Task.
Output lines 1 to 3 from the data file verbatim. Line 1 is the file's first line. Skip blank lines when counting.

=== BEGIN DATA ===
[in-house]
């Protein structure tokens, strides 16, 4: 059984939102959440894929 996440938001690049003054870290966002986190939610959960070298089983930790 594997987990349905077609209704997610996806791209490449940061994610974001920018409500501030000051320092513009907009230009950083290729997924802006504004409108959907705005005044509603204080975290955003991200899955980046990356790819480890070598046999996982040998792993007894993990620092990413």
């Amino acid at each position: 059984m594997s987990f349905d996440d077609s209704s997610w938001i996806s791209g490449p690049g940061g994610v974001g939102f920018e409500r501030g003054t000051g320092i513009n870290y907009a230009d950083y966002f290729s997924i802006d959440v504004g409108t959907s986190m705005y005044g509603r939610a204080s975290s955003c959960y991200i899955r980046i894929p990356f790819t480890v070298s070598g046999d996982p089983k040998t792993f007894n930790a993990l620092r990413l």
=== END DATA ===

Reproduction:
[in-house]
């Protein structure tokens, strides 16, 4: 059984939102959440894929 996440938001690049003054870290966002986190939610959960070298089983930790 594997987990349905077609209704997610996806791209490449940061994610974001920018409500501030000051320092513009907009230009950083290729997924802006504004409108959907705005005044509603204080975290955003991200899955980046990356790819480890070598046999996982040998792993007894993990620092990413």
């Amino acid at each position: 059984m594997s987990f349905d996440d077609s209704s997610w938001i996806s791209g490449p690049g940061g994610v974001g939102f920018e409500r501030g003054t000051g320092i513009n870290y907009a230009d950083y966002f290729s997924i802006d959440v504004g409108t959907s986190m705005y005044g509603r939610a204080s975290s955003c959960y991200i899955r980046i894929p990356f790819t480890v070298s070598g046999d996982p089983k040998t792993f007894n930790a993990l620092r990413l």